The average age of a House of Representatives member is around 58. Do you think your young age will be an asset? Why or why not?

JB: I definitely think it’ll be an asset. I have the energy and grit to get stuff done. The people in the district can have trust and faith in me — I’ll be here for a long time. I’m not looking at a two-year timeframe, I’m looking at a 30-year time frame, where I can really make a big difference. I also think that younger generations in America have different goals for what America should be, and where America should go. 

It’s clear that our voices aren’t being heard right now, and I hope more young people can get out there, vote and get involved in politics and policy. It really makes a difference. When young people stand up for marches, Congressmen and Congresswomen listen. I promise that any effort young people make does pay off. We have a lot of leverage. Getting out there and using it makes a huge difference.

What advice would you have for Dartmouth students looking to get involved in public service?

JB: The resources at Dartmouth are fantastic. Getting involved with the Rockefeller Center is a fantastic place to start — there are tons of resources there. New Hampshire is a cool place because it’s a part-time legislature. Same as Vermont. They don’t have hired research staff, and assembly members and State Senators work only a few weeks a year in the state legislature. They need a ton of help, and Dartmouth students are the best asset for them.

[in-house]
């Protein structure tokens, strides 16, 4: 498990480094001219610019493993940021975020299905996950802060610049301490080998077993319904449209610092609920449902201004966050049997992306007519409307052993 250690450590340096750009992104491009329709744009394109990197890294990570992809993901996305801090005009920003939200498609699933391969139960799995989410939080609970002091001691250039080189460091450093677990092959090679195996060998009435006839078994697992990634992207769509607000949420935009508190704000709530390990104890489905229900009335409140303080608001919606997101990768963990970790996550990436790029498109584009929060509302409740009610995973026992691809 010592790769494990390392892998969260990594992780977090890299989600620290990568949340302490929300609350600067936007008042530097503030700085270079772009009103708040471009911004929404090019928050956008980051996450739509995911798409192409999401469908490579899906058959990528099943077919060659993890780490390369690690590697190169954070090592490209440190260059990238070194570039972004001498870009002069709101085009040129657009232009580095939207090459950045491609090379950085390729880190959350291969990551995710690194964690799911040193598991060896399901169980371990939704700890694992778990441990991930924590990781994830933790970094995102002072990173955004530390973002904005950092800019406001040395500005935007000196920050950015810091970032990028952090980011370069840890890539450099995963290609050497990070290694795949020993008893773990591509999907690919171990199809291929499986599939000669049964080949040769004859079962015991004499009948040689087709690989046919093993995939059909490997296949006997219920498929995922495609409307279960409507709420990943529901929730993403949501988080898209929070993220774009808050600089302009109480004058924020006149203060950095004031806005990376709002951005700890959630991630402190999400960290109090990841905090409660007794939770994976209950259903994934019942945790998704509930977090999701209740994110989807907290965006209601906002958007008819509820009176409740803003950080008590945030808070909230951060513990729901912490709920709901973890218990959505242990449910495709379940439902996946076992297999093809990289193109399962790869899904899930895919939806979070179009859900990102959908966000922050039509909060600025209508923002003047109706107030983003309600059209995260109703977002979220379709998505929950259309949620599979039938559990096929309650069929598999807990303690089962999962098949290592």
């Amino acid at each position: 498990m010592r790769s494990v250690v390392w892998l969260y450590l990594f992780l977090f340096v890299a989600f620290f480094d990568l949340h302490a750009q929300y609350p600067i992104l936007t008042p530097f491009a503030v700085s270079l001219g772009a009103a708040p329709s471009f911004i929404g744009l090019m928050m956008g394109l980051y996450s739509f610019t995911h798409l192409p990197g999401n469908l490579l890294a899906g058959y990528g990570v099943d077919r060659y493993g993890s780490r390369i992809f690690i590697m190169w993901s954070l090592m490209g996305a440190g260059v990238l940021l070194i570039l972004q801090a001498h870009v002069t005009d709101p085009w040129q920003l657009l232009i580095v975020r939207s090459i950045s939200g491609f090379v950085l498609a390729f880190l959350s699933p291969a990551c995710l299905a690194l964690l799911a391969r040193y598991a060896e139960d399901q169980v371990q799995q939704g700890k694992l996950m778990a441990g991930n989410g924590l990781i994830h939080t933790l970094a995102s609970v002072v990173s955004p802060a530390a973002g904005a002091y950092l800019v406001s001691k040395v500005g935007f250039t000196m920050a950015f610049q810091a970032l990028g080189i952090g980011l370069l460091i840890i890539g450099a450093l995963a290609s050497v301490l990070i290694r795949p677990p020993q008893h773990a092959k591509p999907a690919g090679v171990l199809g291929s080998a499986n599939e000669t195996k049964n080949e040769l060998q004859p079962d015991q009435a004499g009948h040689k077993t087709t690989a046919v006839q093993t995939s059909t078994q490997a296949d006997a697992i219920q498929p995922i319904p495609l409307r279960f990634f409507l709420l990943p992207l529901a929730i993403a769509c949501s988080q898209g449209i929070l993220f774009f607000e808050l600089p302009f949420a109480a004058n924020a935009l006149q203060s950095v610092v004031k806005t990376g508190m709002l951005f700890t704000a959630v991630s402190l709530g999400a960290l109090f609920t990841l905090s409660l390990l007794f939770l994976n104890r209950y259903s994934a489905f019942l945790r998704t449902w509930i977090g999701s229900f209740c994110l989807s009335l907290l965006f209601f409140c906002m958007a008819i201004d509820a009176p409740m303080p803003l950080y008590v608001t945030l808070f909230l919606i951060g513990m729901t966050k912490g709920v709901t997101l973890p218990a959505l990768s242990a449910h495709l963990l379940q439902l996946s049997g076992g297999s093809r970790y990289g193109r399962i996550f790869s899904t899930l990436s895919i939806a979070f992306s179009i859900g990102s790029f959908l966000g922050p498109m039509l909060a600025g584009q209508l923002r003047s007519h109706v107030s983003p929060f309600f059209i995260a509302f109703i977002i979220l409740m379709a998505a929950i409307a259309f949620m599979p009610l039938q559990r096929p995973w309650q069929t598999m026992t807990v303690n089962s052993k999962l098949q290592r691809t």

I had way too many 2 a.m. conversations at Collis Late Night about policy topics with the most random people that I’ll always remember. Having that environment of people who are engaged and thoughtful is so special. Take advantage of the people you’re with because you can learn a ton from other Dartmouth students!

This interview has been edited and condensed for clarity and length.